First the change trends of GPAR and PAR both under controlled conditions and field conditions were compared. Because the rice accessions had gone through severe drought stress under controlled conditions, the time point D3 (severe drought stress) under field conditions was deemed as the corresponding time point of “after stress” under controlled conditions. As shown in Figures 8A,B, similar results were obtained under both controlled and field conditions. GPAR of both the drought resistant and drought sensitive accessions decreased after the drought stress. However, the decreasing amplitude of GPAR was much smaller for drought resistant accessions than drought sensitive accessions. PAR of the drought resistant accessions increased after drought stress while PAR of the drought sensitive accessions was relatively stable. Then we evaluated the correlation between feature changes under controlled conditions (represented by the suffix “_Control”) and feature changes under field conditions (represented by the suffix “_Field”). As is shown in Figure 8C and Supplementary Table 7 in Supplementary Presentation 5, feature change under field conditions exhibited a significant positive correlation with feature change under controlled conditions. In addition, to test the robustness of the correlation between controlled conditions and field conditions for GPAR change and PAR change, 40 rice accessions were randomly selected from the 42 rice accessions for the correlation analysis (10 repeated analysis). The results showed the range of r was 0.339–0.414 for GPAR change (Supplementary Presentation 6) and 0.315–0.371 for PAR change (Supplementary Presentation 7), respectively with all p values below 0.05. This indicated the robustness of the correlation of GPAR and PAR between controlled conditions and field conditions. We conclude, therefore, that GPAR and PAR can be extended to quantify drought response in field but the relatively low level of the correlation probably reflects root restriction in pots (Poorter et al., 2012).
Figure 8. Relevance of the drought-related features under controlled conditions and field conditions. (A) Dynamics of GPAR and PAR under controlled conditions. (B) Dynamics of GPAR and PAR under field conditions. The markers and the bars in each line represent the mean value and standard deviation across the accessions, respectively. (C) Scatter plot of feature change under controlled conditions vs. feature change under field conditions.
Quantification of Drought Response in Other Species Using PAR
To test the generality of PAR as a means to quantify the leaf-rolling in other species grown on other phenotyping platforms, 39 Miscanthus accessions were imaged daily and analyzed. PAR values for the accessions grown under two water treatments (control and drought) were obtained over 35 time points. There were no significant differences between the 4 replicates (ANOVA, p > 0.05, Supplementary Table 8 in Supplementary Presentation 5). The mean of the 4 replicates for each feature was then calculated and used for subsequent analysis. There were no significant differences between the drought and control groups before time point D20 (ANOVA, p > 0.05, Supplementary Table 9 in Supplementary Presentation 5). Significant differences between drought and control groups was first observed at time point D21 (ANOVA, p < 0.05, Supplementary Table 9 in Supplementary Presentation 5) and highly significant differences appeared since time point D22 (ANOVA, p-value ranging from 3.066E-06 to 0.019, Supplementary Table 9 in Supplementary Presentation 5).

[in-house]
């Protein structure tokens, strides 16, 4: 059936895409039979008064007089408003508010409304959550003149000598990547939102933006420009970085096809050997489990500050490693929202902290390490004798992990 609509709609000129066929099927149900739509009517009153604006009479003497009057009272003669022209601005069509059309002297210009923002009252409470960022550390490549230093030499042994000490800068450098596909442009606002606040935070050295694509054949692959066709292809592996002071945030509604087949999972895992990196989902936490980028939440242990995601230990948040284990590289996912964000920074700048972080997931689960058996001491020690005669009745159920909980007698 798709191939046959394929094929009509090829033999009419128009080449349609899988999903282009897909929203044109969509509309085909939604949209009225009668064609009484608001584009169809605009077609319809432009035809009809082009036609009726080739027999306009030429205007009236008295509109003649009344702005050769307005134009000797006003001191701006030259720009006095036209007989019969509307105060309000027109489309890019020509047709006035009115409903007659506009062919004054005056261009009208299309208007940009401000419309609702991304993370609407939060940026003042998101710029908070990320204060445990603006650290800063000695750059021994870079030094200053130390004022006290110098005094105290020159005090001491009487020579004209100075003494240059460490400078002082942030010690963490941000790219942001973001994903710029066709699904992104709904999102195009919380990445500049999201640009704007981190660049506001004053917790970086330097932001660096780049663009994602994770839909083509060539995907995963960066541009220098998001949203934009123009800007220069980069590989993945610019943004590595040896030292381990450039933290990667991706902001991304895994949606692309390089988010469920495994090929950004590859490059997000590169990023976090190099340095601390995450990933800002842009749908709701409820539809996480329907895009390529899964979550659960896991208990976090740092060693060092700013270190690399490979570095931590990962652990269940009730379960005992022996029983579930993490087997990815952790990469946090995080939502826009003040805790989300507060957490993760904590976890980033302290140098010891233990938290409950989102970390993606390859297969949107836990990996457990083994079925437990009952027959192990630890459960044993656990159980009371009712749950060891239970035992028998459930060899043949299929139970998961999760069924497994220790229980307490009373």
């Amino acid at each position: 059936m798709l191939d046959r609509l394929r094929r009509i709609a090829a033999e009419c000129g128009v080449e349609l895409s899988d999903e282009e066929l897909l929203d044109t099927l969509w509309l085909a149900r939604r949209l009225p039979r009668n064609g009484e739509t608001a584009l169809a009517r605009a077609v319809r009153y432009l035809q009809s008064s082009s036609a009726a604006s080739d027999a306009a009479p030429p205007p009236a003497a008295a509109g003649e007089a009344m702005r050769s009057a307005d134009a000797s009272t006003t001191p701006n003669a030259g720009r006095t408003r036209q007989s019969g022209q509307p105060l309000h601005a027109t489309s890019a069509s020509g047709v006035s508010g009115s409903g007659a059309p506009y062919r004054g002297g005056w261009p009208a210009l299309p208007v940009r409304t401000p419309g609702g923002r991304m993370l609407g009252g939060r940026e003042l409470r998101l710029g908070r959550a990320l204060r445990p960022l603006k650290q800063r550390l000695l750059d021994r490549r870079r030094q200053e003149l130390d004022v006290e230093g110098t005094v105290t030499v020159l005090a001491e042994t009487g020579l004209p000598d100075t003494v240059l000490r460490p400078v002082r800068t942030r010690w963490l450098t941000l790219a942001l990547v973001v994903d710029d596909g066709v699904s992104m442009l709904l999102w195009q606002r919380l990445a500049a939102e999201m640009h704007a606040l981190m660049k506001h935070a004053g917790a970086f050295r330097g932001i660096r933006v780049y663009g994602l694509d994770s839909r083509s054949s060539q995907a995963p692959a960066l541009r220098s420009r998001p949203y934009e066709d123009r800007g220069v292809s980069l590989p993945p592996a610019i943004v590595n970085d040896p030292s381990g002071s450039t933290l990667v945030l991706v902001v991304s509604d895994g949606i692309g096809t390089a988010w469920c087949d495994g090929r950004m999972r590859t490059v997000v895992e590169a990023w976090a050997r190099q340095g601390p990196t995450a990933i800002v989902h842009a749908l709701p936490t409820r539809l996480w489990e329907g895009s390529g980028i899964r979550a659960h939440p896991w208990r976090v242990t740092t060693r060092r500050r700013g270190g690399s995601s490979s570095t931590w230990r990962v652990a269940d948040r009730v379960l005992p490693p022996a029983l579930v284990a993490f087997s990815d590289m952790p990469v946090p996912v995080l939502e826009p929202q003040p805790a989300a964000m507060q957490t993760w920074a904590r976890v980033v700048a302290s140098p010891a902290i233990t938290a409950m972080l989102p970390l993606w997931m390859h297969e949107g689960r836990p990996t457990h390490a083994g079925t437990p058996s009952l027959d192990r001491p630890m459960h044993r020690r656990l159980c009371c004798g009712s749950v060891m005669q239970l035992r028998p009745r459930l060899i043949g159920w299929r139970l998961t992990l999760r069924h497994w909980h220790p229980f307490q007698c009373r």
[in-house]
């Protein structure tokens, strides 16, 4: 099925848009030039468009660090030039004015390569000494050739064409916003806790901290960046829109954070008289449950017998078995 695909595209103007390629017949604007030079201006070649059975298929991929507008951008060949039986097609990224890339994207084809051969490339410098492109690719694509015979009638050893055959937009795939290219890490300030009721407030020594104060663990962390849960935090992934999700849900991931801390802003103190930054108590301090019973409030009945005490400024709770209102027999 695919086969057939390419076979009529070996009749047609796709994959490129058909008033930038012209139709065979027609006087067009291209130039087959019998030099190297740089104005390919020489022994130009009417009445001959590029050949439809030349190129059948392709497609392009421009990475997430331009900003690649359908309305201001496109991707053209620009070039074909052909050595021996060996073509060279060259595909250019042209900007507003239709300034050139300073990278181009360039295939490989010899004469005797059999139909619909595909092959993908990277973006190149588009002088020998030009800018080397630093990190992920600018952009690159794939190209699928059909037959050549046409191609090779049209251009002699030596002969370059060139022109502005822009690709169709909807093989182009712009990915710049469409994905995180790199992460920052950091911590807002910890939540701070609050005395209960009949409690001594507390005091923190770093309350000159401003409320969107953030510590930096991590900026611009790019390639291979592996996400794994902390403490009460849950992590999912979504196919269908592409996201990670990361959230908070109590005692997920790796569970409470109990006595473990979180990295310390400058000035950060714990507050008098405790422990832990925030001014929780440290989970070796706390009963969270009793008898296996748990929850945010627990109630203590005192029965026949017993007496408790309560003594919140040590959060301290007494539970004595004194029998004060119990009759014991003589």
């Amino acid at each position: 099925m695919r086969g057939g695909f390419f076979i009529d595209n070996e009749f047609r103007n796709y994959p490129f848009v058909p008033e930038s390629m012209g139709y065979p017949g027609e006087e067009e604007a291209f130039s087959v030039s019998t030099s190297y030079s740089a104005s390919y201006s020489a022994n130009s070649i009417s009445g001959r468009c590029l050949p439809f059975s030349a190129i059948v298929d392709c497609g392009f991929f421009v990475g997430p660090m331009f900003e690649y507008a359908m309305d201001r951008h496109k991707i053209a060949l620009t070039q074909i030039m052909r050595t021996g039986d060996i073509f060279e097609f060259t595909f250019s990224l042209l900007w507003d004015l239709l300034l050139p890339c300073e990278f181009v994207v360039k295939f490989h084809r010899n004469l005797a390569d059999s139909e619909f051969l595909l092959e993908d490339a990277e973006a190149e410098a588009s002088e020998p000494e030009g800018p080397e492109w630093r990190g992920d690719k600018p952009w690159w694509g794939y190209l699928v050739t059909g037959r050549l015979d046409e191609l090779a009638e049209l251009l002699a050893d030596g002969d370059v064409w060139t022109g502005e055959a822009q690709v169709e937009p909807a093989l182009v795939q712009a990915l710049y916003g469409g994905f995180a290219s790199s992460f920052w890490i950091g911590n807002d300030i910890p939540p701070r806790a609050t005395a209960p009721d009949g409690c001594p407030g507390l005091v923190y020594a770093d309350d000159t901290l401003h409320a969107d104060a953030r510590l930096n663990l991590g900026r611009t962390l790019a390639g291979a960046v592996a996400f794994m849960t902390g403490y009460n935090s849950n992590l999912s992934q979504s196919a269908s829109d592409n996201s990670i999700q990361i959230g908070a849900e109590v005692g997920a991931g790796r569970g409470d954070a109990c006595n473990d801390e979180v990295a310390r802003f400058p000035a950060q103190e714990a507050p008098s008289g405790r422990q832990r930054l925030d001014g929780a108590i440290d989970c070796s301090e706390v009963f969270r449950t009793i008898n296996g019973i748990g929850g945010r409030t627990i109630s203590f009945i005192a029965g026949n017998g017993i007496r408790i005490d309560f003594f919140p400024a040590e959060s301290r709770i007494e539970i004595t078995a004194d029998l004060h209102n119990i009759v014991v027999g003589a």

In general, the PAR value of the control group decreases over the 35 time points (Figure 9B), because the Miscanthus plant grows rapidly and the growth rate of the plant perimeter is less than the growth rate of projected plant area. The PAR value of the drought group first decreased at a similar rate to the control and then increased, which indicated leaf-rolling (Figure 9A). The leaf-rolling performance for the drought group varied across the different Miscanthus accessions (Figures 9C,D). The leaf-rolling performance (such as initial date and variation rate of leaf rolling) may be related to the level of drought resistance. In addition, the ability of PAR to quantify leaf-rolling for maize plants was also demonstrated and a similar trend in PAR change can be obtained after drought treatment (Supplementary Presentation 8).
Figure 9. Quantification of leaf-rolling for 39 Miscanthus accessions at daily intervals. Dynamics of PAR at 35 time points for (A) drought group and (B) control group. The markers and the bars in each line represent the mean value and standard deviation across the accessions, respectively. (C) Leaf-rolling performance and PAR change for a Miscanthus accession under drought (MS3-51221) and control (MS3-51211). (D) Leaf-rolling performance and PAR change for a Miscanthus accession under drought (MS3-63221) and control (MS3-63211). (C,D) Illustrate the difference in leaf-rolling performance among two accessions and the difference in PAR change in drought/control group for each accession. The markers and the bars represent the mean value and standard deviation for the 4 replications, respectively.